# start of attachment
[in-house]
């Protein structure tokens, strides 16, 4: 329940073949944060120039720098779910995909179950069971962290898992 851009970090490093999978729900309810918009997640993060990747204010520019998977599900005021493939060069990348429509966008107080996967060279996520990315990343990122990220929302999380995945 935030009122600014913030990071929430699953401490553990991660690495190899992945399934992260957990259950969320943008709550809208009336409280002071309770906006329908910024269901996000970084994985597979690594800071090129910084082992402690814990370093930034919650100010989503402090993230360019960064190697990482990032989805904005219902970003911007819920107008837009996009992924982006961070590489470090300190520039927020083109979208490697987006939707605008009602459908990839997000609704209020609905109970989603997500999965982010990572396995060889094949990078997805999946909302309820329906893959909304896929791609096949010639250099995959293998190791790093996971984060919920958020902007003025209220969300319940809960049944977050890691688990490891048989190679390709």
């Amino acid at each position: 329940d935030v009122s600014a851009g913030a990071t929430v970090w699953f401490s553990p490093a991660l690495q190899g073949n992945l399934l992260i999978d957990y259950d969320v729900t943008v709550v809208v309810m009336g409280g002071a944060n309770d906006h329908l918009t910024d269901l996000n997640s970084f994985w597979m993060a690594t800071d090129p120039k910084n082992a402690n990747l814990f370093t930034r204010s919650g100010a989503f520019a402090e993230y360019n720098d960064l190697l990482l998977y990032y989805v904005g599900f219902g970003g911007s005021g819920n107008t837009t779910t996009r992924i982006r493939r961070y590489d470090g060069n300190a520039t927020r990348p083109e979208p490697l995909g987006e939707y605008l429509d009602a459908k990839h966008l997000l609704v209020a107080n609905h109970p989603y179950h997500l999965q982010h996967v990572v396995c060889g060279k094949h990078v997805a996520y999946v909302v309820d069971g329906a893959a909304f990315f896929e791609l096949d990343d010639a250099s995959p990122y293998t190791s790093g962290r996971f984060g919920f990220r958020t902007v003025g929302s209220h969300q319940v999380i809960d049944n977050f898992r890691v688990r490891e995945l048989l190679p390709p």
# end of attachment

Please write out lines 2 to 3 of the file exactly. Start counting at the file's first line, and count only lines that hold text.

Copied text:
């Protein structure tokens, strides 16, 4: 329940073949944060120039720098779910995909179950069971962290898992 851009970090490093999978729900309810918009997640993060990747204010520019998977599900005021493939060069990348429509966008107080996967060279996520990315990343990122990220929302999380995945 935030009122600014913030990071929430699953401490553990991660690495190899992945399934992260957990259950969320943008709550809208009336409280002071309770906006329908910024269901996000970084994985597979690594800071090129910084082992402690814990370093930034919650100010989503402090993230360019960064190697990482990032989805904005219902970003911007819920107008837009996009992924982006961070590489470090300190520039927020083109979208490697987006939707605008009602459908990839997000609704209020609905109970989603997500999965982010990572396995060889094949990078997805999946909302309820329906893959909304896929791609096949010639250099995959293998190791790093996971984060919920958020902007003025209220969300319940809960049944977050890691688990490891048989190679390709």
């Amino acid at each position: 329940d935030v009122s600014a851009g913030a990071t929430v970090w699953f401490s553990p490093a991660l690495q190899g073949n992945l399934l992260i999978d957990y259950d969320v729900t943008v709550v809208v309810m009336g409280g002071a944060n309770d906006h329908l918009t910024d269901l996000n997640s970084f994985w597979m993060a690594t800071d090129p120039k910084n082992a402690n990747l814990f370093t930034r204010s919650g100010a989503f520019a402090e993230y360019n720098d960064l190697l990482l998977y990032y989805v904005g599900f219902g970003g911007s005021g819920n107008t837009t779910t996009r992924i982006r493939r961070y590489d470090g060069n300190a520039t927020r990348p083109e979208p490697l995909g987006e939707y605008l429509d009602a459908k990839h966008l997000l609704v209020a107080n609905h109970p989603y179950h997500l999965q982010h996967v990572v396995c060889g060279k094949h990078v997805a996520y999946v909302v309820d069971g329906a893959a909304f990315f896929e791609l096949d990343d010639a250099s995959p990122y293998t190791s790093g962290r996971f984060g919920f990220r958020t902007v003025g929302s209220h969300q319940v999380i809960d049944n977050f898992r890691v688990r490891e995945l048989l190679p390709p």